European Food Agency stands firm on bisphenol A risks

The European Food Safety Authority has reviewed its assessment of the safety of human exposures to the oestrogenic plastics intermediate bisphenol A.1

This follows recent opinions by US and Canadian science panels that current exposures may present a health risk especially to foetuses and infants (ENDS Report 400, p 31 ).

Migration of the compound from food contact materials - such as epoxy resin can linings and polycarbonate baby bottles - is a major exposure route. But EFSA’s panel on food additives and food contact materials regards the current tolerable daily intake of 0.05 milligrams per kilogram bodyweight per day adequate to protect human health.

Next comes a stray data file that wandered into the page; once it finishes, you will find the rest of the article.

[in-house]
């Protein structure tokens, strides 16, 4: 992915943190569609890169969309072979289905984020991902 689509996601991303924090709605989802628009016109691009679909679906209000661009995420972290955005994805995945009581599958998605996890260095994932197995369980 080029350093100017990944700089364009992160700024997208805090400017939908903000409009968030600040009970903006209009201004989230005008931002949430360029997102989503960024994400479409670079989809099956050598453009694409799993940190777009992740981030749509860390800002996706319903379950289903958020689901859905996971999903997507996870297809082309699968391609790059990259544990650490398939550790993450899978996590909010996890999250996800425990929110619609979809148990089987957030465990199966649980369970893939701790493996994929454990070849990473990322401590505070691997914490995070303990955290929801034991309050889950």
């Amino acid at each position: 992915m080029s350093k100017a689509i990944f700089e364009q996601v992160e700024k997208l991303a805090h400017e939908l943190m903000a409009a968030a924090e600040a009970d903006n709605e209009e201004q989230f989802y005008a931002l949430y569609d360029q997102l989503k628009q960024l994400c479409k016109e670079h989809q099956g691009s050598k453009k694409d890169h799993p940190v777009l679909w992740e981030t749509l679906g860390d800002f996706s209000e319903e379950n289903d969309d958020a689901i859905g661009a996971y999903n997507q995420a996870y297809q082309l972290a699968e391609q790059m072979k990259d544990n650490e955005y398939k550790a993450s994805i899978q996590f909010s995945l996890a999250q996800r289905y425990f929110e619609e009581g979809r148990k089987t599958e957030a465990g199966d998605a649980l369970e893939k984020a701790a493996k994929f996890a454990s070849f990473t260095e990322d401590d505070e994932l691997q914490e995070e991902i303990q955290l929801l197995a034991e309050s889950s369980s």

Its argument is that the metabolism of bisphenol A in humans is different than in rats, which have been used to model its metabolism. The panel says there is sufficient metabolic capacity even in new-born babies to metabolise the chemical to non-oestrogenic forms. Foetuses will be protected by the mother’s metabolic capacity.

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